Love can be a great emotion full of joy though it is not the case in 'Otherwise', Cilla McQueen seems to cut into one of the rather disheartening issues, a long distant relationship. The free verse structured poem written in first person tells the story of two lovers living on 'opposite' sides of the world. The title indicates that otherwise expresses contrast between what is reality and what is hoped for. McQueen divided her poem to reflect this contrast, and uses it to symbolize an essential difference between these lovers.
The Poem consisting of two stanzas begins with examples of how hopeless the speakers love is. McQueen Specifically in the first stanza illustrates the way things are and uses the line endings of the lines to emphasize the images which clearly clarify the division between the two people. The speaker also defines the distant loved one as the 'other' which indicates her or him, being the 'opposite' which is supported by the stars which 'assemble in unfamiliar patterns'.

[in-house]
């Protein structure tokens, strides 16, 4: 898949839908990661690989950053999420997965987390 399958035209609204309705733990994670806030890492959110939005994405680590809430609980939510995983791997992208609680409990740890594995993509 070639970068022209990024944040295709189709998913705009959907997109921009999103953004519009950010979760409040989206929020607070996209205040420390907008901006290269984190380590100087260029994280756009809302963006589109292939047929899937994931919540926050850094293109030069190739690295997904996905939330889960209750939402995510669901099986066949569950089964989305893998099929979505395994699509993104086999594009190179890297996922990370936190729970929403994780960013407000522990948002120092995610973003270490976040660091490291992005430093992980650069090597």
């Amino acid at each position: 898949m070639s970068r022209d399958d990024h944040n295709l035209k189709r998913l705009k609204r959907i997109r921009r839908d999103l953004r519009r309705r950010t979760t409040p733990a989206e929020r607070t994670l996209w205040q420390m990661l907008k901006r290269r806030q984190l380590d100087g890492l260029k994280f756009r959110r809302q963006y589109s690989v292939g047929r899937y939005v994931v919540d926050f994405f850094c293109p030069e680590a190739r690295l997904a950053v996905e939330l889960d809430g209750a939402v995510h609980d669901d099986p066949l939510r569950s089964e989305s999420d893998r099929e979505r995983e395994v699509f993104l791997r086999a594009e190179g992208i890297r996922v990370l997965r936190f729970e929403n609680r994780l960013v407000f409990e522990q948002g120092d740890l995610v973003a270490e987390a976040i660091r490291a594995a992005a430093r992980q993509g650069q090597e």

The speaker furthermore continues explaining how different there cultures are since the speaker doesn't 'often watch traffic or television' and instead watches nature and how 'hour by hour the huge tide' comes in and leaves again. One can conclude that the speaker is trying to define himself and express how things are not equal between them. But at the same time the speaker is contradicting himself by still showing how in love he or she is. For example when she notices how the 'Tide absently fingers rocks and shells', which shows how the speaker is absent from the world noticing the smallest things trying to get his or her mind of the beloved one.
The dissection here of stanza one and two is most certainly deliberately put in by McQueen at this...